Rescue at Quickenheath thoughts (all spoilers)

Probably not going to play any other Spring Thing games before it ends but if I do then I’ll update this lol.

I wanted to show my boyf a recent IF game since he’s played parsers ages ago but wanted to get back into the swing of it. When polling for reccs in my IF communities, this got recommended a few times, and it seemed up our alley, so we tried it out. We alternated reading passages and voiced different characters, which was fun (he was Aubrey, I was Kit).

It’s a very charming game, with a lot of genre notes that I love (faerie stuff, historicalish setting, breaking the law, queerness) that are well written and fun. I felt like all combinations of choices were weaved in organically, and while we got most of the puzzles right, I liked that it was forgiving when we got the Queen’s riddle horribly wrong and turned into a fish…put a pin in that.

I also continually marvel at how games pull off romance plots, not because I think it’s impossible, but because I am abjectly terrible at writing romance. I really enjoyed the sweet dynamic between Kit and Aubrey. I also appreciated that I could see that Aubrey is a fae from like forty million miles away but even though Kit was completely oblivious, the “mystery” was cleared up incredibly quickly so I didn’t have to groan about Kit being so slow on the uptake for long. Overall, I left the game really enjoying the experience.

Now, take that aforementioned pin and read what I actually wanted to talk about.

Illusion-ruining and/or Experience-enhancing game design spoilers

When we talked about this game at the little IF book club I’m in, it was a conversation of compliments. Then someone pointed out something I hadn’t realized playing it the first time: at least some of the puzzles in the game don’t actually affect the outcome of the plot.

I got turned into a fish in one run, and the whiskered fae saved me. In this run, the whiskered fae saved me from the frog faeries. You can get the password for the warden egregiously wrong until he just tells you the answer. If you get Aubrey’s True Name wrong, they turn into a Fae anyway.

I can’t say if all the puzzles are so forgiving, such as getting lost in the caverns with the chaperone or the maze or being chased by the Wild Hunt – I couldn’t bear to get those wrong even when I replayed – but a lot of the ones that seemed most critical to get right still looped you back to the same track, usually within a few passages.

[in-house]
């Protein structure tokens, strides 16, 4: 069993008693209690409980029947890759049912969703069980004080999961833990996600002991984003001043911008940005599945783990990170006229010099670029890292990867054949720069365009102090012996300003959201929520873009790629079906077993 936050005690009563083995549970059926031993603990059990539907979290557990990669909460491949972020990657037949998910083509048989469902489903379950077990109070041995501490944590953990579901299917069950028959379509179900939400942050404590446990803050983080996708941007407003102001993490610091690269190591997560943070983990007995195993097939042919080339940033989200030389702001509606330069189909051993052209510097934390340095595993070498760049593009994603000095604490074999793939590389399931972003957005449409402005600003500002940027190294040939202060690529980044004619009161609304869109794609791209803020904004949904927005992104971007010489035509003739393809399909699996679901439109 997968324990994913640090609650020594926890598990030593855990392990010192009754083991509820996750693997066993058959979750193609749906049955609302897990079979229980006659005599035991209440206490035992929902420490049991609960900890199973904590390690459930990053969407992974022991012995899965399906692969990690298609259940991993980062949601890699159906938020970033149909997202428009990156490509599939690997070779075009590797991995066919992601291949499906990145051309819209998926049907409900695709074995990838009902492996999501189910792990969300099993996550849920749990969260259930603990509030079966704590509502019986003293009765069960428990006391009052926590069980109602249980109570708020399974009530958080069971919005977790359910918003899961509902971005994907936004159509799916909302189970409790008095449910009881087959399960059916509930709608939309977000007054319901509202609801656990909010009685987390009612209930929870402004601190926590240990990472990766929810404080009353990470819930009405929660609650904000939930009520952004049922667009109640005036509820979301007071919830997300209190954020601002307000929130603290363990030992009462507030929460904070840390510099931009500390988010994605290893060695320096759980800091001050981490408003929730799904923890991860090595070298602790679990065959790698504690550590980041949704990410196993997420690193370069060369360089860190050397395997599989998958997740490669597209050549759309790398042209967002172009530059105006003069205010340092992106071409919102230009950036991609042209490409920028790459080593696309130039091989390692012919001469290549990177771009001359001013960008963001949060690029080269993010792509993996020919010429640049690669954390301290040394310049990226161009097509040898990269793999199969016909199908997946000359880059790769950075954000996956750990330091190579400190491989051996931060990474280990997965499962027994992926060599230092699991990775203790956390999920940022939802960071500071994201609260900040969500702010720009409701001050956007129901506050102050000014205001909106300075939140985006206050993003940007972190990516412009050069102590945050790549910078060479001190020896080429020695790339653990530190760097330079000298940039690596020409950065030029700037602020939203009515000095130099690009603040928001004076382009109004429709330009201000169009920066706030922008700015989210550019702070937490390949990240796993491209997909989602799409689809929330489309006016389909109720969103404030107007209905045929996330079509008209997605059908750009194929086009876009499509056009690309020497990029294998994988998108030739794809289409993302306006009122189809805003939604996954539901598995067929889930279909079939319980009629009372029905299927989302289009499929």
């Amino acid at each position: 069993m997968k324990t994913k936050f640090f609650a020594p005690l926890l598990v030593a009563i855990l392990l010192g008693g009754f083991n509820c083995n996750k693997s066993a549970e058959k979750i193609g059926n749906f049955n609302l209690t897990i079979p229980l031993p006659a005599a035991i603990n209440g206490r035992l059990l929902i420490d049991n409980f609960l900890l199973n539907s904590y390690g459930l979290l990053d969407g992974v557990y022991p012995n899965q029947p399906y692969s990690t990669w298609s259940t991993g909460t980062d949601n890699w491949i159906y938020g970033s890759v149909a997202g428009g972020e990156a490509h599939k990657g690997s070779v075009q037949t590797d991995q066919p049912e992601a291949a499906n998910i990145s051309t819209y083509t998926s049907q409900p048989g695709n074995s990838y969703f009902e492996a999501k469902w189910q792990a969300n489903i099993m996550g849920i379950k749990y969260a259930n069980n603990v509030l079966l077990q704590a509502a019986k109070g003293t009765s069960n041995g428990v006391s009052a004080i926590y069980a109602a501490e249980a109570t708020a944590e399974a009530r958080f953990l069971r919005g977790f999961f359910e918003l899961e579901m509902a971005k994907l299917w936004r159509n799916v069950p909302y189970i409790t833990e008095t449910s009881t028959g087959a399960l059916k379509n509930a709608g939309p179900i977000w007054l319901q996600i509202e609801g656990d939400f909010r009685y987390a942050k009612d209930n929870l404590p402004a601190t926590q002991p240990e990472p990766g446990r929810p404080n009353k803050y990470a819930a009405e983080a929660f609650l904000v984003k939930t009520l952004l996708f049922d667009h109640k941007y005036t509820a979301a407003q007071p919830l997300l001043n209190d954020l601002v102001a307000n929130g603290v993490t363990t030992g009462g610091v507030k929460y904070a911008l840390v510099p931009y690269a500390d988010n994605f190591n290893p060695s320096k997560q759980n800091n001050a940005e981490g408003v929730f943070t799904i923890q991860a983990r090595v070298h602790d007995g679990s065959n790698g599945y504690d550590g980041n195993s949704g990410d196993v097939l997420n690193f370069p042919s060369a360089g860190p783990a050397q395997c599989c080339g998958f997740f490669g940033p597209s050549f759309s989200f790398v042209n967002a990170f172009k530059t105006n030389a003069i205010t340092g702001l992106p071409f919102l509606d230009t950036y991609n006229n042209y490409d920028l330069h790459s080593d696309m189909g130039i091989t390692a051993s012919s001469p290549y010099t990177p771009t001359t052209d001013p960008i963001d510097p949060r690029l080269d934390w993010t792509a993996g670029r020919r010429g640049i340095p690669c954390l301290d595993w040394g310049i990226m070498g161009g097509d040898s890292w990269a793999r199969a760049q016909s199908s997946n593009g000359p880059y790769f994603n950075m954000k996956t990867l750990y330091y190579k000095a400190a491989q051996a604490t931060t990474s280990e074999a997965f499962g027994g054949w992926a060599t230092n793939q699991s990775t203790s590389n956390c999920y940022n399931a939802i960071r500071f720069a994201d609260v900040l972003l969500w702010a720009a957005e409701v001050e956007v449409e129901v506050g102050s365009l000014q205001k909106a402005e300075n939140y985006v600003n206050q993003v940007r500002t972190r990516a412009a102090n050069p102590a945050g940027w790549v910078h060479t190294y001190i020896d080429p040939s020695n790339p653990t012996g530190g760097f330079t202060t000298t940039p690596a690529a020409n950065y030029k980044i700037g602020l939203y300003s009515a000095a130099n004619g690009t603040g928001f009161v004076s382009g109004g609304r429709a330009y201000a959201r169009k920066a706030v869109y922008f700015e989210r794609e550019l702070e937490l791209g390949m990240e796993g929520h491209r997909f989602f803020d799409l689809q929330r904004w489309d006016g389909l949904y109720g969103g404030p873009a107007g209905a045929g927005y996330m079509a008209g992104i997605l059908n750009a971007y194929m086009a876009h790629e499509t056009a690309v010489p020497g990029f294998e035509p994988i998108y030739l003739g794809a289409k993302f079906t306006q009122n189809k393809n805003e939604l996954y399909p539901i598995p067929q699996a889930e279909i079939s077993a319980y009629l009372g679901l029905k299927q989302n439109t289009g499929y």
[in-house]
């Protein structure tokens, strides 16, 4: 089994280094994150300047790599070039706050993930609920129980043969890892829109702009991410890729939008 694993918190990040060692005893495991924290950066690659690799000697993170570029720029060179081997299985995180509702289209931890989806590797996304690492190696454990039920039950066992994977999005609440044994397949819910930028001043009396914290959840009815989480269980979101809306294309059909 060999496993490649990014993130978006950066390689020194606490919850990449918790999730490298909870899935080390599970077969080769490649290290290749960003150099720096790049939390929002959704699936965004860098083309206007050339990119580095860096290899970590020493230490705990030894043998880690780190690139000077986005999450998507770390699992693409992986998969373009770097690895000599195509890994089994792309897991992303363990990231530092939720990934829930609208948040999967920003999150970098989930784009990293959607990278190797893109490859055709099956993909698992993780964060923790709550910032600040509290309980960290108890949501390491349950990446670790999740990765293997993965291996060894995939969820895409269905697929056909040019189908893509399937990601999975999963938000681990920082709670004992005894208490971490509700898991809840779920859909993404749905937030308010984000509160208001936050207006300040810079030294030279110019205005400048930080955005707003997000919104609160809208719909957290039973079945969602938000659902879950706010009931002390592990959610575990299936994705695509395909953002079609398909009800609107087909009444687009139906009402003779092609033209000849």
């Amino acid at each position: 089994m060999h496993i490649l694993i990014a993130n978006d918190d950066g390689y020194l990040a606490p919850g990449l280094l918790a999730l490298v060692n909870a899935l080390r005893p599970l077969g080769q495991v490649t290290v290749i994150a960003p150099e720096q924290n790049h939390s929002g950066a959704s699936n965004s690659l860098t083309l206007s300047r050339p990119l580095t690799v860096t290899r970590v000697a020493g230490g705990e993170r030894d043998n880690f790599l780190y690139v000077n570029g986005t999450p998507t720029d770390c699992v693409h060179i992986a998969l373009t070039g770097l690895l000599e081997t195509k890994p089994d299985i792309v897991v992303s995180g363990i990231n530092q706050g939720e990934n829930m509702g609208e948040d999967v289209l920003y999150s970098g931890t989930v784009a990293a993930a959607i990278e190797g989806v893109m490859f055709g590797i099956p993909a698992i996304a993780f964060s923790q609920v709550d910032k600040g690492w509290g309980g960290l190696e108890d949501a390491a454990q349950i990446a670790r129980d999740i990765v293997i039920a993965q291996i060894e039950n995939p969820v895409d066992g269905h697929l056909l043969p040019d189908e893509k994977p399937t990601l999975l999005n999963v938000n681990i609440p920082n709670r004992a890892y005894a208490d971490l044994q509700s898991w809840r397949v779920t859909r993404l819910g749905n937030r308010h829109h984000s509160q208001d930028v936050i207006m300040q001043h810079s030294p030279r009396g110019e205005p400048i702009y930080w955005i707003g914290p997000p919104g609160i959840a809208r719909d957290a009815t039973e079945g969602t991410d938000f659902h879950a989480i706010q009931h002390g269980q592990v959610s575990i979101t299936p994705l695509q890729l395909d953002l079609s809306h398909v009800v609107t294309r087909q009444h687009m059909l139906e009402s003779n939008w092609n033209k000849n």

We had a lengthy discussion about this. At first I was very resistant to the idea that these were puzzles if they didn’t actually affect the plot of the game, and had a negative reaction to their advertisement as puzzles. I am someone who’s VERY invested in the thematic and narrative purpose of puzzles, having made an entire presentation on it, and I was confused about why it didn’t seem to “matter”. In my presentation, I posit that puzzles need to have different outcomes based on different attempted solutions. There has to be at least one answer that gives a different outcome than another answer, usually wrong vs right. If the puzzle gives you the same outcome no matter what, it’s not a puzzle, but possibly an instance of a ludonarrative structure that represents inevitability or lack of agency or some other theme.

But then after other people’s points were made about Rescue, I have come to this expanded understanding:

The game does give you a different outcome if you’re wrong vs if you’re right, and after replay, I realized it is a deceptively linear game – there is actually far more branching than is obvious from one playthrough. While it doesn’t affect the plot as a whole, insomuch as most of the same key conversations and scenes occur, and you still save Aubrey/Aubrey saves you by turning into a Fae at the end, your experience is different, as a player.

An experience where Kit has to survive being chased after by the Wild Hunt and turned into a fish and get the True Name wrong is different from the one where they nearly fall asleep with a boring chaperone and eat Faerie food for too long and get the True Name right. That experience matters just as much for games as different endings do, it just isn’t so obvious. Sure the branch quickly bottlenecks back to the main plot, but the branch is there for a qualitative reason.

It also reminds me of a talk that Ian Michael Waddell gave at Narrascope 2019, about how games kind of suck at the concept of failure. In real life, when you fail, it’s often a learning experience, and you have to deal with the failure but move forward. Meawhile in most games, when you fail, it’s a blocking and often punishing experience – lose progress, lose a life, lose time, get a worse ending than if you were smart, or simply sit there banging your head against the obstacle until you solve or beat it. This game feels like it moves past that sort of dynamic (the way that IMW was advocating for) elegantly.

Lastly, if I do end up pushing the puzzles through my lens of thematic puzzles or through ludonarrative mechanics or whatever such framework that analyzes the themes inherent in the design…I think i could argue the theme is “the power of love overcomes all obstacles”. That’s a pretty cool way to weave the theme of love into a romance game!

Overall, I left the game really enjoying the experience in the end, even after all the twists and turns it took to get there. Very fitting for this game in particular, I think :wink: